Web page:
The Network Synthesis of Social Action I: Towards a Sociological Theory of Next Society.
Cybernetics & Human Knowing
Fulltext at http://cepa.info/3295
The paper looks at how a society having to deal with the introduction of the computer and its derivatives may differ from earlier societies which dealt with the introduction of language, writing, and the printing press. Each one of the introduction of these media of the dissemination of communication is regarded as a ‘catastrophe ’ forcing the society into new ways to selectively deal with new kinds of surplus meaning. The paper presents a sociological theory having to incorporate aspects of heterogeneous networks and of self-referential action in order to watch how the transformation of modern society into a next society may enfold. It draws a distinction between the structure of a society, ensuring the dissemination of communication, and the culture of the society, enabling it to condense the meaning of disseminated and distributed communication into a form which allows actors to focus on selections of it while taking account of the unmarked state as the other side of any one selection. Niklas Luhmann proposed to consider Aristotelian telos the ancient literal society’s culture form, and Cartesian self-referential restlessness or equilibrium as modern printing press society’s culture form. We add the culture form of boundaries for primitive oral society, and Spencer-Brownian form for the emerging next computer society. The paper will be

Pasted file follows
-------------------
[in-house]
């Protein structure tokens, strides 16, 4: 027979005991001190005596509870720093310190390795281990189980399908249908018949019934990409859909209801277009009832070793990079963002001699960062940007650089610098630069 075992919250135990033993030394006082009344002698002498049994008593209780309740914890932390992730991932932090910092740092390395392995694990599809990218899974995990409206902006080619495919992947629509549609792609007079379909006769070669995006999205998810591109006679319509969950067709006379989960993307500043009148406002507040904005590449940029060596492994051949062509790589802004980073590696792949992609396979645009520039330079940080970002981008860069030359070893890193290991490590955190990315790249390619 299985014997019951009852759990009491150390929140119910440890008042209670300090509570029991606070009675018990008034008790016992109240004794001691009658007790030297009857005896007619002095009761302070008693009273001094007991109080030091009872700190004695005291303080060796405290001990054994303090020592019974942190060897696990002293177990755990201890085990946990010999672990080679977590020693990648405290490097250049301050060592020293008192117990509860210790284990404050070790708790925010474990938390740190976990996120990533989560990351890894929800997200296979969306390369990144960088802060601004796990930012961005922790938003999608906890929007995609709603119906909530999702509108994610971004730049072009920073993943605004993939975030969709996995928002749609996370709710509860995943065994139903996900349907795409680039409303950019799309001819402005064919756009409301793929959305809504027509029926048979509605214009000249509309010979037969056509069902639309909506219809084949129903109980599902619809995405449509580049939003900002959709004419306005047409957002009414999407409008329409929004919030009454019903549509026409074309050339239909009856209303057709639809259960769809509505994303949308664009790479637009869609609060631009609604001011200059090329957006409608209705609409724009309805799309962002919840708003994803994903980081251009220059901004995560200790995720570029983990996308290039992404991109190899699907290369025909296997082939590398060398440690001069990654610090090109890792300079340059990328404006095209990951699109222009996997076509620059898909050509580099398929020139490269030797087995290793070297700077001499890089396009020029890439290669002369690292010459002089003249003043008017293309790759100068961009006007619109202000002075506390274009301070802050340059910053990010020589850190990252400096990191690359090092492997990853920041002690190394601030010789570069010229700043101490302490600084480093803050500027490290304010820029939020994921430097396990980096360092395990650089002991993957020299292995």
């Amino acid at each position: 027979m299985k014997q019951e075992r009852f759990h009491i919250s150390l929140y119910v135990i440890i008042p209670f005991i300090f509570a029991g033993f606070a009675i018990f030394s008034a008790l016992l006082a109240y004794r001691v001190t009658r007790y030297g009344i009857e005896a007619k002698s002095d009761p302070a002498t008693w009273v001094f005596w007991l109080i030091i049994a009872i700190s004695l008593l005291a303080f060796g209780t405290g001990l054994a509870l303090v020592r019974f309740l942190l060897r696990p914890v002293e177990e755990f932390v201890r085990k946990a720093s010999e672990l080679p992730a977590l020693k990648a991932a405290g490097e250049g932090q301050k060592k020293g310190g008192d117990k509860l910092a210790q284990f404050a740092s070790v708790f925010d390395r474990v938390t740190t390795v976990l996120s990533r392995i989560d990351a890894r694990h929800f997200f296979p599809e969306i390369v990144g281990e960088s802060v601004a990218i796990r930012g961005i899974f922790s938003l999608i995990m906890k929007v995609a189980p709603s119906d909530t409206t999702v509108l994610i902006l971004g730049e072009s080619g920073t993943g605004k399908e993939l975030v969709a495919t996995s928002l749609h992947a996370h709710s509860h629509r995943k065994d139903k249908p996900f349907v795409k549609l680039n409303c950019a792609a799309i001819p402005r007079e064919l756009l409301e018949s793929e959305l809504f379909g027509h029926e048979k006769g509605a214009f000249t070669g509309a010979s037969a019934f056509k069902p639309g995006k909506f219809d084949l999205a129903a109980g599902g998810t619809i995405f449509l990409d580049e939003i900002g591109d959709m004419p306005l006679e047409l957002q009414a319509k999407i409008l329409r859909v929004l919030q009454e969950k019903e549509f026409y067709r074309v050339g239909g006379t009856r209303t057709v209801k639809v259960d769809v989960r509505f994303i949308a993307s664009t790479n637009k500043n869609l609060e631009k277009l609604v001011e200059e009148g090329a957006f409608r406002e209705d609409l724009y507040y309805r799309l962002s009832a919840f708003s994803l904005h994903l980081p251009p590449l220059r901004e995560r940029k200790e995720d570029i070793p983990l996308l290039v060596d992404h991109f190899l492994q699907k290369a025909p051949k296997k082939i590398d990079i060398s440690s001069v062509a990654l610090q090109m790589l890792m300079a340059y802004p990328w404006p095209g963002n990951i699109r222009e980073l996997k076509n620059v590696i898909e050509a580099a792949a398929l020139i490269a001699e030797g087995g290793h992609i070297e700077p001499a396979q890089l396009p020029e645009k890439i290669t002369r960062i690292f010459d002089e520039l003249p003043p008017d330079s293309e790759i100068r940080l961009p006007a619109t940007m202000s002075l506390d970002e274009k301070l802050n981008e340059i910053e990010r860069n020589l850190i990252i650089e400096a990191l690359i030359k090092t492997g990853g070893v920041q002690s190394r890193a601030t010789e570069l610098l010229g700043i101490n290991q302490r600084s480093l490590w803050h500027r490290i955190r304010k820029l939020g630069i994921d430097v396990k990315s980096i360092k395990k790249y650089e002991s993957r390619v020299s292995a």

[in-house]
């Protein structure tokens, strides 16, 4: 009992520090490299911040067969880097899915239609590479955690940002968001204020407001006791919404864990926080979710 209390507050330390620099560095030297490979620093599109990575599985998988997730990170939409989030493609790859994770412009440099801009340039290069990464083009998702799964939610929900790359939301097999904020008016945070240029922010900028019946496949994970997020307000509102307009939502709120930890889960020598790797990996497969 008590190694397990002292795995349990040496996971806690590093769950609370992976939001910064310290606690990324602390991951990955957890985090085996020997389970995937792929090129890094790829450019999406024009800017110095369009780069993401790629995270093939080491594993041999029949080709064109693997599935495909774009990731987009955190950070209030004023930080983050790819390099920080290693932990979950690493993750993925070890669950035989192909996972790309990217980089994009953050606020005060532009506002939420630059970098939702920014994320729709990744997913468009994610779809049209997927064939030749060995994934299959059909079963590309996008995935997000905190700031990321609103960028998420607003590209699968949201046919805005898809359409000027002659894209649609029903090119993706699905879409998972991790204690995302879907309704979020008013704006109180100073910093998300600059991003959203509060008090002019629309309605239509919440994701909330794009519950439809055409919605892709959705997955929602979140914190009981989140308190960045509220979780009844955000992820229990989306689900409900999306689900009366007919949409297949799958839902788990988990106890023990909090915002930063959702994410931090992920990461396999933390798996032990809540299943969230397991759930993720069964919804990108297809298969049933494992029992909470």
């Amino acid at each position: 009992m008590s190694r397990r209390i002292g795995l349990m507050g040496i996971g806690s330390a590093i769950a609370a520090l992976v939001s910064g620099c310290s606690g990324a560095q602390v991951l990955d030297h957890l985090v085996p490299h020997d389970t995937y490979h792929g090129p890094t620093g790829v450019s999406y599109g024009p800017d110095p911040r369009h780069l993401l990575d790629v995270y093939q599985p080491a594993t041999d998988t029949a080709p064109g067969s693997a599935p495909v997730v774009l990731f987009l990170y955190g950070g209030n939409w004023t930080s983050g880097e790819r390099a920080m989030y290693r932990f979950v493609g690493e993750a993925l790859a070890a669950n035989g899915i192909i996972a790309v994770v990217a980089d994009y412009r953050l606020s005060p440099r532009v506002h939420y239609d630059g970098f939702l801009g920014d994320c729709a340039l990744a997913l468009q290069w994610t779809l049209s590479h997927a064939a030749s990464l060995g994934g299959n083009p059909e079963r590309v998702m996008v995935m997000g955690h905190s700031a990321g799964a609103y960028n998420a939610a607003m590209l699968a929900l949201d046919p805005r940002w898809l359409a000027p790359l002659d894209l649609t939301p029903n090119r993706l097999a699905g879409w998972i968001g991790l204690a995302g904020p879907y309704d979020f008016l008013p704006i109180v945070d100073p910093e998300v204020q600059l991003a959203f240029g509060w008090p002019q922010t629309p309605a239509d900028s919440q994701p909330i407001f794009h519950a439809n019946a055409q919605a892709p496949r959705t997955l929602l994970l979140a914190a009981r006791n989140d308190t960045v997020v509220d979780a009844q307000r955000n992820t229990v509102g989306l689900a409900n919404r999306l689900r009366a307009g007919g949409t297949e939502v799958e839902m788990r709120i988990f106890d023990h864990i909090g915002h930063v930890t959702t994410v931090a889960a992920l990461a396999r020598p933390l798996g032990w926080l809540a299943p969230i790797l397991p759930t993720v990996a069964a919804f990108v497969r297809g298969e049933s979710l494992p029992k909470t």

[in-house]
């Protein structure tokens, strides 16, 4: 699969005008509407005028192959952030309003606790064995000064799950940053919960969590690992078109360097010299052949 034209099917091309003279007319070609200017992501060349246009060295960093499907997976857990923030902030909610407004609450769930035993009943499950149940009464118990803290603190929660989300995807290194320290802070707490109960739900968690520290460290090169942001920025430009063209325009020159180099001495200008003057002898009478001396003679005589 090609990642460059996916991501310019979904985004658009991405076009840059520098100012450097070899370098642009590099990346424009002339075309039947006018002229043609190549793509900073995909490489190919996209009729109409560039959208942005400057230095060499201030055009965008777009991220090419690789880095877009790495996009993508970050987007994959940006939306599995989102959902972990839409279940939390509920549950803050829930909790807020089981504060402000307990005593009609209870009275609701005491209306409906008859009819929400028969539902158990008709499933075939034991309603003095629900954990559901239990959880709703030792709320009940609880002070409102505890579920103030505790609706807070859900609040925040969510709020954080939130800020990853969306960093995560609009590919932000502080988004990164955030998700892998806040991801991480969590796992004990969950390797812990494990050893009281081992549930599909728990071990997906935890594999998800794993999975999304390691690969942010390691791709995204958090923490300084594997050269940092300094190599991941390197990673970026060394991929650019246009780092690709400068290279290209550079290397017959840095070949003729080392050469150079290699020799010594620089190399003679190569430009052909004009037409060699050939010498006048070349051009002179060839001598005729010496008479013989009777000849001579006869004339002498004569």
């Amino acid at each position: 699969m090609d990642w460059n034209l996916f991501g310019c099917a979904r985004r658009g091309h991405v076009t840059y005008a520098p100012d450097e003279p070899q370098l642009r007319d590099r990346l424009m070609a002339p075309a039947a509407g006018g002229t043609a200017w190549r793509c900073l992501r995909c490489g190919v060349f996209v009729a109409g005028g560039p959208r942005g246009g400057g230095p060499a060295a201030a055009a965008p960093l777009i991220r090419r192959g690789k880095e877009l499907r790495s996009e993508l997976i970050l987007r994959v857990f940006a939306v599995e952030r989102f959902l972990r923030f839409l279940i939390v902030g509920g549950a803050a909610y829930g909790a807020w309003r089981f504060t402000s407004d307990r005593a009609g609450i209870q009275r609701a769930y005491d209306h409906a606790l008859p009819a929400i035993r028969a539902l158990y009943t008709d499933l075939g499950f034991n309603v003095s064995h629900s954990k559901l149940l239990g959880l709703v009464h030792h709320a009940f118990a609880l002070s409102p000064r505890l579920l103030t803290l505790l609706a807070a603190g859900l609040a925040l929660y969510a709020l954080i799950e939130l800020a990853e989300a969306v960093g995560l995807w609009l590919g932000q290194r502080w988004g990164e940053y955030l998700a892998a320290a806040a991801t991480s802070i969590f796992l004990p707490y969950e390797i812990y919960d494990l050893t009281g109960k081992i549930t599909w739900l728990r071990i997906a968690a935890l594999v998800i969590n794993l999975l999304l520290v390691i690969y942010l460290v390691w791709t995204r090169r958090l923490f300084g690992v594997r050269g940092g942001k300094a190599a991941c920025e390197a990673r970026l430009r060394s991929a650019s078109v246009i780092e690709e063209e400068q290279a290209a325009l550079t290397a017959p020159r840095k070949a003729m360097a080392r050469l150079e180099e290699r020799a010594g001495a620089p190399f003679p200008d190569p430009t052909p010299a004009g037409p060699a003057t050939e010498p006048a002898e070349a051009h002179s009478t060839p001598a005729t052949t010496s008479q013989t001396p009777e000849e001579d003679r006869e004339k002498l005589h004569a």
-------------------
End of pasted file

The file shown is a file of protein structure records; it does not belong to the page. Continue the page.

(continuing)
Beal J. W.
Knowledge Construction and the Eclectic Approach to Education. Review of: David Geelan (
) Undead Theories.
Fulltext at http://cepa.info/60
This is a provocative book for those who have closely aligned themselves with a specific research or pedagogical paradigm. The underlying theme of the book is to encourage multiple approaches to educational research that will inform practice… Although the book is more about eclecticism than constructivism, it can serve as a basis for many discussions on educational research as it is and where it should go.
Biological mechanisms: Organized to maintain autonomy.
In: Boogerd F. C., Bruggeman F. T. & Hofmeyr Ihs Westerhoff I. W. (eds.)
Systems biology: Philosophical foundations
. Elsevier, Amsterdam: 269–302.
Fulltext at http://cepa.info/4793
Mechanistic explanations in biology have continually confronted the challenge that they are insufficient to account for biological phenomena. This challenge is often justified as accounts of biological mechanisms frequently fail to consider the modes of organization required to explain the phenomena of life. This, however, can be remedied by developing analyses of the modes of organization found in biological systems. In this paper I examine Tibor Gánti’s account of a chemoton, which he offers as the simplest chemical system that exhibits characteristics of life, and build from it an account of autonomous systems, characterized following Moreno as active systems that develop and maintain themselves by recruiting energy and raw materials from their environment and deploying it in building and repairing themselves. Although some theorists would construe such self-organizing and self-repairing systems as beyond the mechanistic perspective, I maintain that they can be accommodated within the framework of mechanistic explanation properly construed.